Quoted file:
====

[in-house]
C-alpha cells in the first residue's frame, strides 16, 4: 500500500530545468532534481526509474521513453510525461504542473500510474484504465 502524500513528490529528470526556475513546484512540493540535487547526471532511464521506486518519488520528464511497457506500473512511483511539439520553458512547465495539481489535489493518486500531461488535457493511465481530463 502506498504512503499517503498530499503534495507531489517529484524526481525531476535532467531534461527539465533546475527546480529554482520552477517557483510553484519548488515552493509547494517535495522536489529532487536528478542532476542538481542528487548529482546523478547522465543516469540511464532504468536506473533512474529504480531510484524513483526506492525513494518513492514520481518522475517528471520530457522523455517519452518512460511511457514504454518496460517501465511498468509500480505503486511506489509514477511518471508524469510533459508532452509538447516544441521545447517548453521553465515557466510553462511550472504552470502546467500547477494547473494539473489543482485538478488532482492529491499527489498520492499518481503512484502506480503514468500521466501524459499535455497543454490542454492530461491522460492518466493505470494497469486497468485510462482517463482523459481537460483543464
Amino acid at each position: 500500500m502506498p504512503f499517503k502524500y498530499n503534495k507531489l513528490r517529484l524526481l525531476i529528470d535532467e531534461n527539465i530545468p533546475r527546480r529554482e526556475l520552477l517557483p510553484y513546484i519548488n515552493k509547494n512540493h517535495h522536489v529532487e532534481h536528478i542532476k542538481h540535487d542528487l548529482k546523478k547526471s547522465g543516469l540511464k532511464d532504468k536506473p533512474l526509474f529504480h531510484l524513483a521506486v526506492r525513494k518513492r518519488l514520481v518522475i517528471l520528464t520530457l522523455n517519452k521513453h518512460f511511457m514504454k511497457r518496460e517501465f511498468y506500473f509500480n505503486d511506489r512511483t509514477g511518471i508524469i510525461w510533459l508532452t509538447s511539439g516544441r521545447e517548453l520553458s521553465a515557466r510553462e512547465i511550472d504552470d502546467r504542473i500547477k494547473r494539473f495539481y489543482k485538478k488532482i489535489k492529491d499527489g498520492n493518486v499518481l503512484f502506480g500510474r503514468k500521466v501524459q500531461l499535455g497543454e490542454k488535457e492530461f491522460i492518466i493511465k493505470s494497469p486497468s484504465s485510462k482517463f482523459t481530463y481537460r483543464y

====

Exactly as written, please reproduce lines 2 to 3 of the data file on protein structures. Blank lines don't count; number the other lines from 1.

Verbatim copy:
C-alpha cells in the first residue's frame, strides 16, 4: 500500500530545468532534481526509474521513453510525461504542473500510474484504465 502524500513528490529528470526556475513546484512540493540535487547526471532511464521506486518519488520528464511497457506500473512511483511539439520553458512547465495539481489535489493518486500531461488535457493511465481530463 502506498504512503499517503498530499503534495507531489517529484524526481525531476535532467531534461527539465533546475527546480529554482520552477517557483510553484519548488515552493509547494517535495522536489529532487536528478542532476542538481542528487548529482546523478547522465543516469540511464532504468536506473533512474529504480531510484524513483526506492525513494518513492514520481518522475517528471520530457522523455517519452518512460511511457514504454518496460517501465511498468509500480505503486511506489509514477511518471508524469510533459508532452509538447516544441521545447517548453521553465515557466510553462511550472504552470502546467500547477494547473494539473489543482485538478488532482492529491499527489498520492499518481503512484502506480503514468500521466501524459499535455497543454490542454492530461491522460492518466493505470494497469486497468485510462482517463482523459481537460483543464
Amino acid at each position: 500500500m502506498p504512503f499517503k502524500y498530499n503534495k507531489l513528490r517529484l524526481l525531476i529528470d535532467e531534461n527539465i530545468p533546475r527546480r529554482e526556475l520552477l517557483p510553484y513546484i519548488n515552493k509547494n512540493h517535495h522536489v529532487e532534481h536528478i542532476k542538481h540535487d542528487l548529482k546523478k547526471s547522465g543516469l540511464k532511464d532504468k536506473p533512474l526509474f529504480h531510484l524513483a521506486v526506492r525513494k518513492r518519488l514520481v518522475i517528471l520528464t520530457l522523455n517519452k521513453h518512460f511511457m514504454k511497457r518496460e517501465f511498468y506500473f509500480n505503486d511506489r512511483t509514477g511518471i508524469i510525461w510533459l508532452t509538447s511539439g516544441r521545447e517548453l520553458s521553465a515557466r510553462e512547465i511550472d504552470d502546467r504542473i500547477k494547473r494539473f495539481y489543482k485538478k488532482i489535489k492529491d499527489g498520492n493518486v499518481l503512484f502506480g500510474r503514468k500521466v501524459q500531461l499535455g497543454e490542454k488535457e492530461f491522460i492518466i493511465k493505470s494497469p486497468s484504465s485510462k482517463f482523459t481530463y481537460r483543464y